Pregnancy is an invitation for people you've never met (and relatives who really should know better) to load you down with terrible advice. It doesn't matter what kind of bizarre old wives' tales they've heard second-, third-, or fourth-hand: they want you to treat every outdated pronouncement as the gospel truth. Here are a few of the weirdest and most enduring myths and superstitions about pregnancy that you can dismiss out of hand the next time a stranger on the bus tries to take away your cup of Starbucks or yells at you for stretching your back out.
If you're trying to conceive and have well-intentioned but poorly-educated friends or family members, you've probably been told to eat or drink all kinds of things to help you get pregnant faster. Unfortunately, no herbal tea has yet been found that will help that sperm meet egg on time, nor will grapefruit juice help you thin your cervical mucus - at least no more so than just drinking a glass of water. (If you're trying to medically treat infertility, you actually probably want to avoid grapefruit juice entirely, since it can keep your intestines from completely absorbing drugs.) And no, a man drinking caffeine before sex will not have super-speedy sperm, although this is probably my favorite old wives' tale of all time just for the imagery alone.
Baths are relaxing, which is pretty much exactly what you should be doing while pregnant - so why do some people want to scare you away from taking one? The rationale behind this one varies depending on who you hear it from, but the old wives in question seem to believe that it will cause bath bacteria to float up into your uterus (there's this handy thing called a "cervix" that should prevent that), or that will, um, cook your baby. If the bath is cool enough for you to get into comfortably, then baby is fine too. (If it's too hot, the main problem is that your blood is going to hang out in your limbs to try to cool you down, instead of hanging out in your placenta to help baby - either way, though, Baby Stew à la Mr. Bubble is not on the menu.)
If you've ever had a strawberry swatted out of your hand during pregnancy, you may have been told that you're at risk of causing your baby to be born with a birthmark. The same thing is said of beets, jelly, coffee, and chocolate; but of course nothing that you is going to affect whether or not your baby comes out birthmark-free. Amusingly enough, I've also heard the reverse myth, too: that if you have a craving for strawberries or chocolate, but hold out on yourself, then your baby will be born with a birthmark in the color of the food you denied yourself. Once again, pregnant women just can't win, except by rejecting old wives' tales altogether and eating whatever they want (except sharks. Please do not attempt to eat a live shark while you are pregnant).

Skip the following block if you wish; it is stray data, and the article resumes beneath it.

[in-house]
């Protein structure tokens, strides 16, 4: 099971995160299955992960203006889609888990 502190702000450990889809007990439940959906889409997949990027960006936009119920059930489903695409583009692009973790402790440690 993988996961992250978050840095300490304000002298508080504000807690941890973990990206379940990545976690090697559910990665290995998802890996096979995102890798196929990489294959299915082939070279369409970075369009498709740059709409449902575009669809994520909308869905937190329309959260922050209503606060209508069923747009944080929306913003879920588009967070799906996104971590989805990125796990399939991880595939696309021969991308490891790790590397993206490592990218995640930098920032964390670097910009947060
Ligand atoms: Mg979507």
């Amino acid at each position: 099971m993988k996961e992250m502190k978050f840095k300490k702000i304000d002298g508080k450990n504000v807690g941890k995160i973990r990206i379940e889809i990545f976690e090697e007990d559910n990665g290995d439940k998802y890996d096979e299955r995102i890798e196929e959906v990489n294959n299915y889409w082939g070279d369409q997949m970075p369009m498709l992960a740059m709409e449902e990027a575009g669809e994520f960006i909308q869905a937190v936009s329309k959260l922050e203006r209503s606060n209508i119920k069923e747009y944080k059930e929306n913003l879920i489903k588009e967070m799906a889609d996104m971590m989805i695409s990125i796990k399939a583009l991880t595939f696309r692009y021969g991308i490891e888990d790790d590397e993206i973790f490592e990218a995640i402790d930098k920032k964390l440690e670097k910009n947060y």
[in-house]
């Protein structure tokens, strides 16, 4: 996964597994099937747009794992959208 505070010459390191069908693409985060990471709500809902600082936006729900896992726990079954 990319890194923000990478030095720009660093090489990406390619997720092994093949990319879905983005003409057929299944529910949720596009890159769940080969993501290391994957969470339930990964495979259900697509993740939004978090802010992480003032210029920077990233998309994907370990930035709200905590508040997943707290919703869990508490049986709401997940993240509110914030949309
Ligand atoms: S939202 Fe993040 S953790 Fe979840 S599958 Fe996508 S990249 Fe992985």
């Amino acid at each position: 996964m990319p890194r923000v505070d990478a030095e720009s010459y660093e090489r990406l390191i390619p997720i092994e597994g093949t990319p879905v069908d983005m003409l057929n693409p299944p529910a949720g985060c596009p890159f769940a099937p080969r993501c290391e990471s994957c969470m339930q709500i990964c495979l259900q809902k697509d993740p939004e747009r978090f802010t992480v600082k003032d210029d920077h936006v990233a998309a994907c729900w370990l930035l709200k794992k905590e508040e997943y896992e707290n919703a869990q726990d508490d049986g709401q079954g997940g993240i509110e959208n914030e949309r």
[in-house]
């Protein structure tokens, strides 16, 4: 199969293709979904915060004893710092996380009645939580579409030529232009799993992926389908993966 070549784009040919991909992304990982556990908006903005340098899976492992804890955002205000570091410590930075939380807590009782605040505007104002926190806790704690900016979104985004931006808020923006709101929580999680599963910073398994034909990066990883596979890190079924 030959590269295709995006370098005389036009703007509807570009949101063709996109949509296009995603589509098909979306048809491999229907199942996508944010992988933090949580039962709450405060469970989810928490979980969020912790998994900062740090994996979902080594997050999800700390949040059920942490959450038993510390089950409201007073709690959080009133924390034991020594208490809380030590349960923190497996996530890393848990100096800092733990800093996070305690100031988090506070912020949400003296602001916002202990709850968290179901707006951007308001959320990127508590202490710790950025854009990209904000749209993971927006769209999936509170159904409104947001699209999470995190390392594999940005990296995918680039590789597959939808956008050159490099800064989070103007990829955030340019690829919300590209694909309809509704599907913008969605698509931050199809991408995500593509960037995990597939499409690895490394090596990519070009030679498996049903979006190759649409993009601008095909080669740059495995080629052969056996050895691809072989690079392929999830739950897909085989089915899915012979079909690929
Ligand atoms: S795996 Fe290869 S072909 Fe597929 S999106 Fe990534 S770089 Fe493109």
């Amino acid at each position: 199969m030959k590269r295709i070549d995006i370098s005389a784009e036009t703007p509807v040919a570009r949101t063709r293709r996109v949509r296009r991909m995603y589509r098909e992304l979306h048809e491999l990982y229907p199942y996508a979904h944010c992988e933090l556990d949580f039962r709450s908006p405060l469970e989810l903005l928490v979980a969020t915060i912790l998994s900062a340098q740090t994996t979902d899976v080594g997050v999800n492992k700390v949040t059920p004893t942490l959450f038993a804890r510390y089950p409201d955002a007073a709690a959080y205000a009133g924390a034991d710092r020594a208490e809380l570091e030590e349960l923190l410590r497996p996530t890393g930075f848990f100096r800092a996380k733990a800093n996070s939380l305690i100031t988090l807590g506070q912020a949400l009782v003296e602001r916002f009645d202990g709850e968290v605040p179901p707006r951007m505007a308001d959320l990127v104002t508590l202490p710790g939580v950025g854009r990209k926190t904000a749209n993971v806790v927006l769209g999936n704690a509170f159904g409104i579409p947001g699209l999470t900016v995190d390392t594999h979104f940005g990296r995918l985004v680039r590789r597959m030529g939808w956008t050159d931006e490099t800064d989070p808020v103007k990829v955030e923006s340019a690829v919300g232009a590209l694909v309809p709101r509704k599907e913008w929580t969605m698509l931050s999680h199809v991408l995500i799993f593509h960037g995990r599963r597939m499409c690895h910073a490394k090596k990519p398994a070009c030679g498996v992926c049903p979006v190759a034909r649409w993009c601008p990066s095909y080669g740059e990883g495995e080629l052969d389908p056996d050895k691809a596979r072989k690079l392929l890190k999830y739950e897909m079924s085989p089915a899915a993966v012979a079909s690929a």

4. Stomach upset
Ginger - in candied, snap, or ale form - is recommended as a cure-all for the inevitable bouts of morning sickness, but so far, studies haven't actually shown a clear benefit to ginger's use as an anti-nausea 'nutriceutical'. It's still delicious though, so if it's one of the few things you can keep down during a rough first trimester, go crazy with the gingerbread this Christmas. Or whenever you want. You're pregnant, don't let other people tell you you're not allowed to eat gingerbread in July if that's what you want.
How are you going to stay in good enough shape to do baby yoga after your child arrives if you can't stretch while you're pregnant? Putting your arms over your head or trying to crack the pregnancy crick out of your back is not going to wrap the umbilical cord around your baby's neck, no matter what your grandma says about the matter. The cord is cushioned by a filling of squishable jelly, plus all that amniotic fluid, so it is more than design to deal with a little wiggling on your part. And anyway, about one-third of babies come into the world tangled in their cords, so if this was as bad as it sounds on the surface, you'd think you'd have heard about it from a doctor instead of a rumor handed down from your second cousin's sister-in-law's hairdresser. (But maybe do skip the Extreme Baby Yoga, unlike Lena Fokina in the picture up there.)
6. Sex prediction
If your method of predicting your baby's biological sex does not involve either an ultrasound or a DNA test, it is not so much a "method" as a "silly game". Neither the types of cravings you have nor the position of your uterus can accurately predict its contents. Being pregnant with a girl will not "steal your beauty" (wtf?), the type of baby you're gestating has no bearing on how much you smell like garlic after eating a plateful of spaghetti, and having dark-colored urine does not mean you're having a boy - it means you're having an episode of dehydration.
But if the "sex prediction" you're looking for means trying to predict when you're going to feel like having sex again after you give birth, though, we can help you. In your third trimester, ask your partner to tell you they love you. The volume at which you snarl back, "You did this to me!" is directly related to how far in the future postpartum nookie awaits.
On the face of it, the old story about a pregnant person's heartburn and nausea being related to how much hair the baby will be born with sounds pretty silly. That's what researchers thought, too ... until they did a study that backed up this long-held belief. As it turns out, sometimes even the weirdest old wives' tales have a touch of truth to them. Just don't let this one exception that proves the rule keep you away from a nice relaxing bubble bath or a back-popping stretch.
(Feature image: Twitter)